Stock market holidays

Stock markets are not open 365 days per year. Instead, they close for holidays and, sometimes, at other times of great national or international importance.

Stock market holidays vary from country to country.

NYSE holidays

NYSE shuts for stock trading on the following holidays:

  • New Year’s Day
  • Martin Luther King Jr. Day
  • Presidents’ Day/Washington’s Birthday
  • Good Friday
  • Memorial Day
  • Independence Day
  • Labor Day
  • Thanksgiving Day
  • Early 1 pm close day after Thanksgiving Day
  • Christmas Eve
  • Christmas Day

LSE holidays

The London Stock Exchange observes the following market holidays:

  • New Year’s Day
  • Good Friday
  • Easter Monday
  • Early May bank holiday Monday
  • Late May bank holiday Monday
  • Late August bank holiday Monday
  • Christmas bank holiday
  • Boxing day

JPX holidays

The Japan Stock Exchange Observes the following holidays:

  • New Year’s Day
  • Market holiday after New Year’s Day (Jan. 2)
  • Market holiday (Jan, 3)
  • Coming of Age Day
  • National Foundation Day
  • Emperor’s Birthday
  • Vernal Equinox
  • Showa Day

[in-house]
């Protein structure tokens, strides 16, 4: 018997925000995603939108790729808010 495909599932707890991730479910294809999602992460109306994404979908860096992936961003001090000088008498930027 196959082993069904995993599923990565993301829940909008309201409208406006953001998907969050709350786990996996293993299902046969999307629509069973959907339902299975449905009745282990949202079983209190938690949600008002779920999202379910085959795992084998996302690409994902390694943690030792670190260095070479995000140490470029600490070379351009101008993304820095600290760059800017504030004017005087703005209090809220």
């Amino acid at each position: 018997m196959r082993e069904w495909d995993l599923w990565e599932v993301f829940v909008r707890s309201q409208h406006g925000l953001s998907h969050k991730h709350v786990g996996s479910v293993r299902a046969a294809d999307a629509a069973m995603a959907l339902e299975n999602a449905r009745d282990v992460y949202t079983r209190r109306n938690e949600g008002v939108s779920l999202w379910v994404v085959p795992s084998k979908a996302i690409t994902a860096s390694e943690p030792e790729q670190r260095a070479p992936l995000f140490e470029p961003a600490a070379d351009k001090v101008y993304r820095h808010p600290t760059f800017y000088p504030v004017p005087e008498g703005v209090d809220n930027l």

• Constitution Memorial Day
  • Greenery Day
  • Children’s Day
  • Marine Day
  • Sports Day
  • Mountain Day
  • Respect for Aged Day
  • Autumnal Equinox
  • Culture Day
  • Labor Thanksgiving Day
  • Market holiday (Dec. 31)

Stock market holidays vary considerably from region to region, with the largest difference being between the Western markets and Japan. All markets close on New Year’s day to stock trading, with trading only resuming in Japan on January 4th.

Other stock market holidays do not coincide with each other, meaning that some share trading takes place on most weekdays throughout the year. Stock market holidays can act as a firebreak, preventing irrational decision-making.

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